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Tracy Frank, Published April 01 2012

2011 Miss America to speak at NDSU Farm Bureau event

FARGO – The Collegiate Farm Bureau at North Dakota State University hopes Miss America 2011 will help more people relate to agriculture.

Teresa Scanlan, the 2011 Miss America, will be in Fargo to talk ag Wednesday at NDSU.

She was the first Miss Nebraska to become Miss America, and at age 17 was the youngest woman to be crowned Miss America in more than 70 years.

“We chose her to come and speak because she can relate to the average college student,” said Karmen Kirkeby with the Collegiate Farm Bureau at NDSU. “We also felt that she could reach a diverse audience because more people can relate to her because of her pageant status, or her many charities that she is involved in, or even her agricultural background.”

During her reign as Miss America, Scanlan spoke out as an advocate for agriculture and worked with The Hand That Feeds U.S., an organization that promotes U.S. agriculture.

“There is so much misinformation out there that is really causing a lot of criticism of the farming industry and I think that needs to change,” Scanlan said.

Scanlan said the organic movement has been hurting modern agriculture because people think if something is not labeled organic, it’s not healthy.

“We have to have modern agriculture to keep up with the world’s growing population,” she said. “We have to always be striving for new and more efficient and better ways of farming.”

She also said one or two horrific cases of animal cruelty malign the entire animal ag industry.

“No one is for animal cruelty,” she said. “Farmers and ranchers truly do care about their animals, they care about their land. I believe farmers and ranchers are the highest tier of environmentalists because that’s their livelihood.”

Scanlan grew up in Gering, Neb., a rural, agricultural area, so when she became Miss America she started working with ag groups, something Miss America has never done before, she said.

“It was really exciting to start paving the way there,” she said.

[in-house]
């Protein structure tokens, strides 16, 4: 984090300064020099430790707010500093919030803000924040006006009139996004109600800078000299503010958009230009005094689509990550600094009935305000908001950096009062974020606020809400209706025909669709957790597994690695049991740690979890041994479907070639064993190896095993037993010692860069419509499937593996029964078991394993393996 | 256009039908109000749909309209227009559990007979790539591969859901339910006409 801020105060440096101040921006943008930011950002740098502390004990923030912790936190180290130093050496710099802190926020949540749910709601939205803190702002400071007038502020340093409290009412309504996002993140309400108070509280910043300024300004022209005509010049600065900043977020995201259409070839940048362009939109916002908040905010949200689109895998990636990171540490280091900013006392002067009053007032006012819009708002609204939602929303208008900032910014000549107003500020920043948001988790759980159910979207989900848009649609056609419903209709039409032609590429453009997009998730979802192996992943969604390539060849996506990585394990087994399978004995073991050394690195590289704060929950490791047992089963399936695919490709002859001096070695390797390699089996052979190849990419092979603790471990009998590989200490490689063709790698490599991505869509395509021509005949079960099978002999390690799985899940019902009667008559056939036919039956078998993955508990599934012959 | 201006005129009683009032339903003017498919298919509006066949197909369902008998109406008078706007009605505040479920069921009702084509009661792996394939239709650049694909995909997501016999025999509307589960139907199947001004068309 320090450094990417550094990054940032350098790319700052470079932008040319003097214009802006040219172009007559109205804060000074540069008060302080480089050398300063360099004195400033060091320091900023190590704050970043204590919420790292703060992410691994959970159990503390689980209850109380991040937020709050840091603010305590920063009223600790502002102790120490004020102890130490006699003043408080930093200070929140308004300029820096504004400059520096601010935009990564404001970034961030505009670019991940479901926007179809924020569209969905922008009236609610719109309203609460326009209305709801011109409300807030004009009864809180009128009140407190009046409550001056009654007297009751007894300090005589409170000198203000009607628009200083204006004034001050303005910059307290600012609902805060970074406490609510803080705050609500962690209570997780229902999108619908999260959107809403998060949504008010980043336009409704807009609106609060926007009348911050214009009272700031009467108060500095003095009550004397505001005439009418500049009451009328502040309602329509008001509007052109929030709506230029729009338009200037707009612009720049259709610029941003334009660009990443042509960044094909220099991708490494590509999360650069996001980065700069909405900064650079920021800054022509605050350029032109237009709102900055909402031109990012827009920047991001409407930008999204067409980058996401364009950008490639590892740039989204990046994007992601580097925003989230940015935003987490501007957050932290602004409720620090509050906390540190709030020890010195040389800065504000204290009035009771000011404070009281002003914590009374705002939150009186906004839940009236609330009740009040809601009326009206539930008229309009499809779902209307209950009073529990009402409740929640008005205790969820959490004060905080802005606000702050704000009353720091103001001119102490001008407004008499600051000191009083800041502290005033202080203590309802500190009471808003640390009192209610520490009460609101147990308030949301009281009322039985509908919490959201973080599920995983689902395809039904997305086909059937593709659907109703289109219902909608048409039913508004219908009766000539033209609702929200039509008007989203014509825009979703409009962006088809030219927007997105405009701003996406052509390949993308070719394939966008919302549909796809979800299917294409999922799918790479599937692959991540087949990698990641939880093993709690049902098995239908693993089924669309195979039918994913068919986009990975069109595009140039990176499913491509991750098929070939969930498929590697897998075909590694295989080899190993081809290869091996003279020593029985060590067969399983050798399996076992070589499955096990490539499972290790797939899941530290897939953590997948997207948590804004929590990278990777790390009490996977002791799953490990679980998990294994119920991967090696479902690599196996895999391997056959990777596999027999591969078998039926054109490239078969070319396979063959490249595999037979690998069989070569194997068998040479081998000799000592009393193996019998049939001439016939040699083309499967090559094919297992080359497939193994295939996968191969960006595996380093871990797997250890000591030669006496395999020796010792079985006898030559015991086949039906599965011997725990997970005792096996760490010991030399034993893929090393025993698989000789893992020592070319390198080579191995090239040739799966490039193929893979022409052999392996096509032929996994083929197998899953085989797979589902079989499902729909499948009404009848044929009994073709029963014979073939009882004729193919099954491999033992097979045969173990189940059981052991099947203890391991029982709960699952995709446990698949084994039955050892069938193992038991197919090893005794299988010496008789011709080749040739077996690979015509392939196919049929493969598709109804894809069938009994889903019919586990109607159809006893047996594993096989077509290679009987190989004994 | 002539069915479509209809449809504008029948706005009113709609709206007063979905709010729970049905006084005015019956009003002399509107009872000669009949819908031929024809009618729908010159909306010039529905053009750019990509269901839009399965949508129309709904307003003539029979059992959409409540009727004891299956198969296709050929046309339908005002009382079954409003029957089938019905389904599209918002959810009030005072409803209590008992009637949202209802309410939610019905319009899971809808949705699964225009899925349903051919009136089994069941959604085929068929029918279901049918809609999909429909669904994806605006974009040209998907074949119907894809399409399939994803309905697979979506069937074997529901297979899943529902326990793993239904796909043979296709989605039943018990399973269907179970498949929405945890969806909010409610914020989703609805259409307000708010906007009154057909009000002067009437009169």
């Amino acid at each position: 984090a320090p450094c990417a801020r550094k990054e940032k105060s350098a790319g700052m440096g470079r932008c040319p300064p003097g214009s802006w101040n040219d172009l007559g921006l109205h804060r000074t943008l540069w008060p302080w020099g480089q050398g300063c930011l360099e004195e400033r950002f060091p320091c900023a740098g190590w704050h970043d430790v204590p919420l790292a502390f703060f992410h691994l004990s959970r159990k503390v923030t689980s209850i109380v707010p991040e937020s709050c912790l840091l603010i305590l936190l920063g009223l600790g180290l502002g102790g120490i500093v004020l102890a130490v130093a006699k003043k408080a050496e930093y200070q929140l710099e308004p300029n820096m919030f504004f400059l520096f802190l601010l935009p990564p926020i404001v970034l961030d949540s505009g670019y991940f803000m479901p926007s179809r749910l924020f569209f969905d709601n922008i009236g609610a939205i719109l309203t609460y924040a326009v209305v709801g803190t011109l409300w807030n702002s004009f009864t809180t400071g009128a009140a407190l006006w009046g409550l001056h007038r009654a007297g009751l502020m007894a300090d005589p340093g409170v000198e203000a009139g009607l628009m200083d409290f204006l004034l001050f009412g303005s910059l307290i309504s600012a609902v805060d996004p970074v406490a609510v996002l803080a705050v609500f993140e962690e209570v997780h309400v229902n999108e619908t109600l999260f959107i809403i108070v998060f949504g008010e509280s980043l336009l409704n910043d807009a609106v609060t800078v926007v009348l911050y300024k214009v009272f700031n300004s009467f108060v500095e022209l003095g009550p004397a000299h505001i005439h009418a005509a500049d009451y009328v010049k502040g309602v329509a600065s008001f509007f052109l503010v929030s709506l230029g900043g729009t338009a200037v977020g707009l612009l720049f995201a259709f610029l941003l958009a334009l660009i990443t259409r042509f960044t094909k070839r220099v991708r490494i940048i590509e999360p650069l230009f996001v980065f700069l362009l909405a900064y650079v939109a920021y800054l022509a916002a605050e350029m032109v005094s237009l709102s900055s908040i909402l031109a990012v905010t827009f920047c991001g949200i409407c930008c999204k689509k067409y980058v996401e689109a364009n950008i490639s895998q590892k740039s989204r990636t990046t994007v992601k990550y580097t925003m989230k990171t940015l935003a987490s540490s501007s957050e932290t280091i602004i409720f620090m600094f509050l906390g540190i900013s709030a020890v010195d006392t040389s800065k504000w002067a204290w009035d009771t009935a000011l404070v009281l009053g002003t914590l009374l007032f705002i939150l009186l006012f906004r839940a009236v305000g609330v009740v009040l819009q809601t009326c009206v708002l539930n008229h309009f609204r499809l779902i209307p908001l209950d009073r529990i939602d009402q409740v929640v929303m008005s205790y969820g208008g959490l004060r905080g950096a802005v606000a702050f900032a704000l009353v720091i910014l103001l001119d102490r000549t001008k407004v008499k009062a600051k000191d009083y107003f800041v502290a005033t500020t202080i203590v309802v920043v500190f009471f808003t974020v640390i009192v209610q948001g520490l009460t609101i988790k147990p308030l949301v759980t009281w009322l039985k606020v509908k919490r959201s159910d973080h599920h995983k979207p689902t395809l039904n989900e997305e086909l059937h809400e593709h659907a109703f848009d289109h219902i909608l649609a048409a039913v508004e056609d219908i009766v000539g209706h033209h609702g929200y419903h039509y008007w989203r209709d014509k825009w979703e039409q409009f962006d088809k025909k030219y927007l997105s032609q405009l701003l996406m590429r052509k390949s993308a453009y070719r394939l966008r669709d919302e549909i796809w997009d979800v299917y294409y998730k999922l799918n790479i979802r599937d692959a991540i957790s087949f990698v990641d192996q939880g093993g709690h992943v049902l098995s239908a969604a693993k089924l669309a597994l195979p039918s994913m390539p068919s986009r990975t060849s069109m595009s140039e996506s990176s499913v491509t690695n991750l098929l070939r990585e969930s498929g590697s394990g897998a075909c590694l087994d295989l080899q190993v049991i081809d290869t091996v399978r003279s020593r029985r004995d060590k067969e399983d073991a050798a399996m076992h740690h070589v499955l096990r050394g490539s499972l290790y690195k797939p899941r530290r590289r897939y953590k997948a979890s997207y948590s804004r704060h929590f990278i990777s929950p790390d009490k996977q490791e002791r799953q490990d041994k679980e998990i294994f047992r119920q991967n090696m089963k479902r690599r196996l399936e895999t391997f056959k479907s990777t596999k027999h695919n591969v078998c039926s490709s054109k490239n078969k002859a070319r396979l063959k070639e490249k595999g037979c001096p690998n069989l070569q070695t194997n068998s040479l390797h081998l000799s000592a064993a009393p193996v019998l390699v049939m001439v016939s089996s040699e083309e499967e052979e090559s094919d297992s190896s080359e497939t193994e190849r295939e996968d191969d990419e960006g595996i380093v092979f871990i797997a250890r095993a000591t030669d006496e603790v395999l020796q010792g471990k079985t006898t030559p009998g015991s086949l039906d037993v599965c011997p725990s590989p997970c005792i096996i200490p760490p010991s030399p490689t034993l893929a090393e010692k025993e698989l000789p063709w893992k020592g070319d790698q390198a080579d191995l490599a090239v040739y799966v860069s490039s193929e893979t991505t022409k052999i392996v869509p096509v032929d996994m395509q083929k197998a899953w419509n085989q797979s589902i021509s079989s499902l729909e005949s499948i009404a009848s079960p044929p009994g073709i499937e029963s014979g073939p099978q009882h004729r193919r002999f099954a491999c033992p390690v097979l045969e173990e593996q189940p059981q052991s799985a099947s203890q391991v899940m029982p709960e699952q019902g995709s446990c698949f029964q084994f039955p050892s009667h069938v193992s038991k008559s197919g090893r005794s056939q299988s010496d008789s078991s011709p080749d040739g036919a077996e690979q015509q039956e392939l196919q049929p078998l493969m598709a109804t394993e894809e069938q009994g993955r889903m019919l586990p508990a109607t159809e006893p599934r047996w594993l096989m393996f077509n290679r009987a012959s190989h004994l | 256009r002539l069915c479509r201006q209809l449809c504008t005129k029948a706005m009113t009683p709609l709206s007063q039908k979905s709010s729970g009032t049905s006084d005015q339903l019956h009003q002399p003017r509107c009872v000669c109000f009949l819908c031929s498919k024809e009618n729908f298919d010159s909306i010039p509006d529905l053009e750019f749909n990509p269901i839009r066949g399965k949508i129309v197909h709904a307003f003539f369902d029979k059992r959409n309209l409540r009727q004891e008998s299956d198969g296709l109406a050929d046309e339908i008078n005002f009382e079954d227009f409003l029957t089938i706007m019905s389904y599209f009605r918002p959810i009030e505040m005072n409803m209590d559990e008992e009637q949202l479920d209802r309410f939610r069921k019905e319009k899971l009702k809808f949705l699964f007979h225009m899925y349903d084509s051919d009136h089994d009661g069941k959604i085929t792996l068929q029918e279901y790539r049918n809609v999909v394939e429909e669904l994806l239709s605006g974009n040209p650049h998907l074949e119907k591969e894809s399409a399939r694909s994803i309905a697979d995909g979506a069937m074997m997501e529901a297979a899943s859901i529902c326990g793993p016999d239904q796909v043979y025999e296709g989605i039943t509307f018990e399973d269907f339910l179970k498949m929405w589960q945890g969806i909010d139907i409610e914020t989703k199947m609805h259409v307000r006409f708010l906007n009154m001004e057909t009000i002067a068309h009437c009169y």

Even after giving up her title in January, she has continued speaking out on ag issues.

“It’s really an honor because it’s a small way I can lend my voice to my community, my home town, my home state and the kinds of people who made me who I am,” she said.

Scanlan was the middle child of seven, so she started competing in pageants in high school to earn scholarship money to attend law school. She was homeschooled through her junior year of high school and then graduated a year early from Scottsbluff High School in 2010.

“When I graduated high school I was old enough to compete for Miss Nebraska for the first time. I was not expecting it to happen the first year at all,” she said. “My plan was to keep competing until I was 24 to keep earning scholarship money each year.”

She now has a full-ride scholarship to Patrick Henry College in Purcellville, Va., where she will start this fall, and has earned more than $62,000 for law school.

Scanlan plans to major in government and eventually attend Harvard Law to become a criminal prosecutor. She would also like to get involved in politics.

“Like it or not, pageantry and politics are sometimes very similar,” she said.

As Miss America 2011, Scanlan also spoke out on issues like eating disorders and serving the nation’s military. She continues to travel as a motivational speaker and spokesperson.

This will be her first visit to North Dakota.